Olympic Injustice

That Sha’Carri Richardson deserves her consequences because she knew the rules and broke them anyway, is a flawed argument. If you are followers of the thinking of Henry David Thoreau or Martin Luther King, Jr, you might even argue that when a rule is unjust you have a moral imperative to break it.

Whether marijuana is performance enhancing is also irrelevant. Lots of things are performance enhancing, vitamins, diet, EXERCISE.

The only criteria that should be considered in whether to ban something is whether the substance is a significant risk to health (as can be argued of steroids), and that its effectiveness is also clear, such that allowing any athlete to use it, would require, in effect, that all athletes follow suit, in order to compete. Marijuana neither poses that kind of health risk, nor is it’s effectiveness clear. That it might work for a given athlete’s regiment, I am open to believe, as I am open to the idea that it could hurt another’s. I am content to leave that up to the athlete. In that it has medical and therapeutic applications, among them, depression and even asthma, are we supposing to ban antidepressants and asthma medication too?

The crime here is not whether they smoke a joint, or whether they feel that attending press conferences takes them out of their mental game, or whether they wear a swim cap that works with black hair, or weather they miss a random drug test for which there is no reasonable suspicion and no due process or assumed innocence. It is not even whether they tested positive for steroids, as long as there is a possibility of a mistake for which all of the burden of proof falls to them.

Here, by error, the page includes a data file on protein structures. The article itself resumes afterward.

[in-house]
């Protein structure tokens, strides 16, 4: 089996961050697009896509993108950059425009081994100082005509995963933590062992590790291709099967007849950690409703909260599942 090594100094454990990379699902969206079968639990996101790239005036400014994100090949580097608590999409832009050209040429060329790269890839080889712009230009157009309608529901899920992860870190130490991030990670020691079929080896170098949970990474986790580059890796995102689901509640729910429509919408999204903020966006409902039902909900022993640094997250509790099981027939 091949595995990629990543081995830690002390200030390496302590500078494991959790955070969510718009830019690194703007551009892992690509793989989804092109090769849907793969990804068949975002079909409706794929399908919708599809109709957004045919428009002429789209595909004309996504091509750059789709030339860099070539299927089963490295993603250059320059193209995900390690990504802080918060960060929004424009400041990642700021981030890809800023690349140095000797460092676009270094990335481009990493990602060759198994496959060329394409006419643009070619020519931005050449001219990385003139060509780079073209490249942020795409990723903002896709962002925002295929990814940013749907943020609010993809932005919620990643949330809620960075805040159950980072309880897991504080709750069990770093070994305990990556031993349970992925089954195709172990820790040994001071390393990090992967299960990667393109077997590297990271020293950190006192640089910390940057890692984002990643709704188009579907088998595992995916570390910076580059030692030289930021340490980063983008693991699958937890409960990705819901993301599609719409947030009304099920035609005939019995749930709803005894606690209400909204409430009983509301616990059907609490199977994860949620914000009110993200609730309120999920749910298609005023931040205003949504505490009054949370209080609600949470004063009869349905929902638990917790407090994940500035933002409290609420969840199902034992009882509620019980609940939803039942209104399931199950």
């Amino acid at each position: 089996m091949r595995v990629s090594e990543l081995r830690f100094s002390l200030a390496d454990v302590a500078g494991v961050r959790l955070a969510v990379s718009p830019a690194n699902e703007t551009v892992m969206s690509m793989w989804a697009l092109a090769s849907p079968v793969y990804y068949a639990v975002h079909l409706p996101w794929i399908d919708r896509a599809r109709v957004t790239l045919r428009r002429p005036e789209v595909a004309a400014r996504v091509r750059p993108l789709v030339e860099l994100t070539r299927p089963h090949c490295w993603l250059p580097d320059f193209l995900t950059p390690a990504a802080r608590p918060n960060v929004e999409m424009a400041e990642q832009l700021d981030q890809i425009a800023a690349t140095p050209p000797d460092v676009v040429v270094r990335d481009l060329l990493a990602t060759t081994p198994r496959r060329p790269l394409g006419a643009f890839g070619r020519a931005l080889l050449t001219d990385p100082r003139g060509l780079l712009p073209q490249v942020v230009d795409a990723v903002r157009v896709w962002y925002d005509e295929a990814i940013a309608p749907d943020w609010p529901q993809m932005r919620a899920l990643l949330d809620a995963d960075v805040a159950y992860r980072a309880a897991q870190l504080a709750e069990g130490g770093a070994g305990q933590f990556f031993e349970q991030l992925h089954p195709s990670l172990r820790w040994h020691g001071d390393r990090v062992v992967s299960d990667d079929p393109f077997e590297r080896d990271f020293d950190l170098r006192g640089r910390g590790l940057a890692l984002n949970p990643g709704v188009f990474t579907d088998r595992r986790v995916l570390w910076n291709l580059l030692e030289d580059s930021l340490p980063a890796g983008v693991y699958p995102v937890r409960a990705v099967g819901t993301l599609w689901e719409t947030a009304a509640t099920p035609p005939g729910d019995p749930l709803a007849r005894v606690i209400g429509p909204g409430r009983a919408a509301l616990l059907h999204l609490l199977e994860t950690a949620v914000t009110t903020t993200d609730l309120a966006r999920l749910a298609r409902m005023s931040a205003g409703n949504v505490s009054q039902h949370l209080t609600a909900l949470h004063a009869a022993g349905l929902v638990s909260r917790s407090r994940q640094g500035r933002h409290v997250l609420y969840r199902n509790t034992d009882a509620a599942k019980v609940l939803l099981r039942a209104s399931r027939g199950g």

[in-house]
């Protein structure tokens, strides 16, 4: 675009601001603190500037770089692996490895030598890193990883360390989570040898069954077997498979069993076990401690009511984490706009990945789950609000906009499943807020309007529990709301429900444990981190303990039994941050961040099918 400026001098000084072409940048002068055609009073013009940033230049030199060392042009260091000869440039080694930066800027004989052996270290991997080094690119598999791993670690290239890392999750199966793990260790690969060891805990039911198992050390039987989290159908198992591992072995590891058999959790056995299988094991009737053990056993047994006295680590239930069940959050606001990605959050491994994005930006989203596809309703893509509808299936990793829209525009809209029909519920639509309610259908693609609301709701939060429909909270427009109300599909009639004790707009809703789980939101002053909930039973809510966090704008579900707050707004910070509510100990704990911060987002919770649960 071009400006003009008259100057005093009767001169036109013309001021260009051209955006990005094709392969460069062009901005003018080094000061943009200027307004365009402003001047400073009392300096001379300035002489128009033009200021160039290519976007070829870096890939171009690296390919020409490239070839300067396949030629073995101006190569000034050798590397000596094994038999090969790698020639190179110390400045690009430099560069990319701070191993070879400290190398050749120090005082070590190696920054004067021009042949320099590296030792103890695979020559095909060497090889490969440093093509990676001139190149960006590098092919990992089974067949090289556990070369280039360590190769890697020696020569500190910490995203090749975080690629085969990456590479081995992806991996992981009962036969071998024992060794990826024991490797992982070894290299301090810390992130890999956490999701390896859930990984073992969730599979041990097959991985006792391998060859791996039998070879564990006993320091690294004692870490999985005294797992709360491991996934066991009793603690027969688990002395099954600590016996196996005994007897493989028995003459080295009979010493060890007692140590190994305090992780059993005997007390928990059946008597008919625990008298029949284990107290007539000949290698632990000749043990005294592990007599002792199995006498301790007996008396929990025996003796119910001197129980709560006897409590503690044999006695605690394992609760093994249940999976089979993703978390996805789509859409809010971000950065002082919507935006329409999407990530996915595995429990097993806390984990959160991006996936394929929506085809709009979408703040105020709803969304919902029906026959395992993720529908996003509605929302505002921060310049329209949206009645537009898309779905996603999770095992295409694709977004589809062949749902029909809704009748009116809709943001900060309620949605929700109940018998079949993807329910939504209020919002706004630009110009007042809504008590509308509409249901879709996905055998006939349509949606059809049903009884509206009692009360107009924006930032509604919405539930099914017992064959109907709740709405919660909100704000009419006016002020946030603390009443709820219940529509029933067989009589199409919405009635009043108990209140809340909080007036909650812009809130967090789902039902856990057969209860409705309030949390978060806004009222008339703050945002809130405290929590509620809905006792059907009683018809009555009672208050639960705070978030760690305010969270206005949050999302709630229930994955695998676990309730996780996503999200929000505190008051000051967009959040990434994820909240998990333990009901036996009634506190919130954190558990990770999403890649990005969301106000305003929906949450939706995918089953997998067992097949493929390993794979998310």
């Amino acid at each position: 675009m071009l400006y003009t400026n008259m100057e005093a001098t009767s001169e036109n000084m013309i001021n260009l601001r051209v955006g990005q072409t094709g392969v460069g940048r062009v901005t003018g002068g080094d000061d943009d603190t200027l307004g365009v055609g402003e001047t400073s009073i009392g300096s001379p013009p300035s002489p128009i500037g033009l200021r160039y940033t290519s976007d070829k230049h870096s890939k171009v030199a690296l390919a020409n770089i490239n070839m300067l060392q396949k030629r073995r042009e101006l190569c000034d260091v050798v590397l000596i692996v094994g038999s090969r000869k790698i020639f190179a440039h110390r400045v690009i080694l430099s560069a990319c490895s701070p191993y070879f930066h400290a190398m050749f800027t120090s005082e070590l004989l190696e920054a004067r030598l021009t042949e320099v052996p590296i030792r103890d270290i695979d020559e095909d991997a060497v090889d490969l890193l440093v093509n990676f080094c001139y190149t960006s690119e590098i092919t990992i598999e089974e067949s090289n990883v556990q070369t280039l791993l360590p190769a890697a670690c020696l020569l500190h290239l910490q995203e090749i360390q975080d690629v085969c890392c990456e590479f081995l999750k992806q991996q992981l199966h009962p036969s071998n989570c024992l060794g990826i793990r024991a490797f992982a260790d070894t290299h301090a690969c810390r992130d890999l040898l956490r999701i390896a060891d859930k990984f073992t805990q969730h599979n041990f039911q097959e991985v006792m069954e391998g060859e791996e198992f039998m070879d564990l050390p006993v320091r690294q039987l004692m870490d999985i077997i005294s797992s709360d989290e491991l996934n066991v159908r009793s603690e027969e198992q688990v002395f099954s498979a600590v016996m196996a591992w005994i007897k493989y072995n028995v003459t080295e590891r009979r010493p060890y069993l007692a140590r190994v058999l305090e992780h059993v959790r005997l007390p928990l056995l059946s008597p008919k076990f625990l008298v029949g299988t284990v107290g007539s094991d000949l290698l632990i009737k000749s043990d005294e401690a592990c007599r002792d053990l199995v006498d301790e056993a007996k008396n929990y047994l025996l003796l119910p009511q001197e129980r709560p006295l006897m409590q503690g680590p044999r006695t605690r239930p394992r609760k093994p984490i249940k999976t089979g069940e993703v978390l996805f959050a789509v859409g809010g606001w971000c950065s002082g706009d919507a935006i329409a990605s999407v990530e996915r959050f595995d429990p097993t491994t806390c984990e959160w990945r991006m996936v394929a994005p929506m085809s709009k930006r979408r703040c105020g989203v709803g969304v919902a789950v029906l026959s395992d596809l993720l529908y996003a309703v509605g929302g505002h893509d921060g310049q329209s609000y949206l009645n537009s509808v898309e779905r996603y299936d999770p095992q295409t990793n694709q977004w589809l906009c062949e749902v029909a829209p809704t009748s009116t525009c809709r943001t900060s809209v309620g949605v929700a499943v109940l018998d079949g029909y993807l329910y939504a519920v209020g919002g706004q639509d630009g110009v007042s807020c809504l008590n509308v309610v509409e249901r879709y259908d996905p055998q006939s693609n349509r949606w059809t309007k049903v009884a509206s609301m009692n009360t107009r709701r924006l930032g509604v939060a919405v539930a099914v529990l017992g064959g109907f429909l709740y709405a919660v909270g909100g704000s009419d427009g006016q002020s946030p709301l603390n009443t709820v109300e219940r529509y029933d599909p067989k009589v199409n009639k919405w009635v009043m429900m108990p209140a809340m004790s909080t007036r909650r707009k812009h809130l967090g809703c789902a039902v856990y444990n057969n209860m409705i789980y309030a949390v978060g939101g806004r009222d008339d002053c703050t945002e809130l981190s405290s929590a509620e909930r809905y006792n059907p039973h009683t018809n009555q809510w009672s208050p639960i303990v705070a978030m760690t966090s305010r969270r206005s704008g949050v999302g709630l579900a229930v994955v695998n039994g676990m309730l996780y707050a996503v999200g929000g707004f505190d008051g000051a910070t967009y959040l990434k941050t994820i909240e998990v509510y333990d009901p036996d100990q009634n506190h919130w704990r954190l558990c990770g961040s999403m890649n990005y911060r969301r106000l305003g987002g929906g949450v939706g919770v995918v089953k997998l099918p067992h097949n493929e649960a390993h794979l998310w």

The crime lies with the establishment who would deny athletes who dedicated their entire lives to their sport the culmination of what they earned, and who deny us, the fans, the opportunity to see who really is the best, and who would deny even the remaining athletes, the chance for victories untainted by thoughts of, “yes, but would they really have won if…..” And the crime is how often this sort of thing affects black athletes.


Accounting is not what I am, it’s what I do.

And if I said the opposite about writing, that it is who I am, and not just what I do, that would also make sense, right?

Not that people can’t be called to accounting, more power to you, we just wouldn’t readily understand that.  And writers could do it just for the money too, but that would be a weird career choice for someone only interested in money.